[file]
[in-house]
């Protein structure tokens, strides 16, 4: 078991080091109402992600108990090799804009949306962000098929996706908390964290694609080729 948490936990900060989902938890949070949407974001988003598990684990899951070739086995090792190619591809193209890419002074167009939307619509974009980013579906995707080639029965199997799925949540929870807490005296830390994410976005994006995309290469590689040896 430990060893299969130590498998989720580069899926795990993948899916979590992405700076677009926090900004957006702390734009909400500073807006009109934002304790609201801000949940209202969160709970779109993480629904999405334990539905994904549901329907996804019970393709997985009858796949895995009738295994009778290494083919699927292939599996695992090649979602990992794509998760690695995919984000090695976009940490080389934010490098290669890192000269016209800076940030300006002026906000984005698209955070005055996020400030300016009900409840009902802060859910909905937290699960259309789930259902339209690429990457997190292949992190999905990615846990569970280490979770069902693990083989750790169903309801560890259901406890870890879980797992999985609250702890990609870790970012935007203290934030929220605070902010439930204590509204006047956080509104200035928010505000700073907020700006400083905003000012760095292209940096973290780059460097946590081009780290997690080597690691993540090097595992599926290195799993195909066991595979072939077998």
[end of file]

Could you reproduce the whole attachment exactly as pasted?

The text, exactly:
[in-house]
């Protein structure tokens, strides 16, 4: 078991080091109402992600108990090799804009949306962000098929996706908390964290694609080729 948490936990900060989902938890949070949407974001988003598990684990899951070739086995090792190619591809193209890419002074167009939307619509974009980013579906995707080639029965199997799925949540929870807490005296830390994410976005994006995309290469590689040896 430990060893299969130590498998989720580069899926795990993948899916979590992405700076677009926090900004957006702390734009909400500073807006009109934002304790609201801000949940209202969160709970779109993480629904999405334990539905994904549901329907996804019970393709997985009858796949895995009738295994009778290494083919699927292939599996695992090649979602990992794509998760690695995919984000090695976009940490080389934010490098290669890192000269016209800076940030300006002026906000984005698209955070005055996020400030300016009900409840009902802060859910909905937290699960259309789930259902339209690429990457997190292949992190999905990615846990569970280490979770069902693990083989750790169903309801560890259901406890870890879980797992999985609250702890990609870790970012935007203290934030929220605070902010439930204590509204006047956080509104200035928010505000700073907020700006400083905003000012760095292209940096973290780059460097946590081009780290997690080597690691993540090097595992599926290195799993195909066991595979072939077998």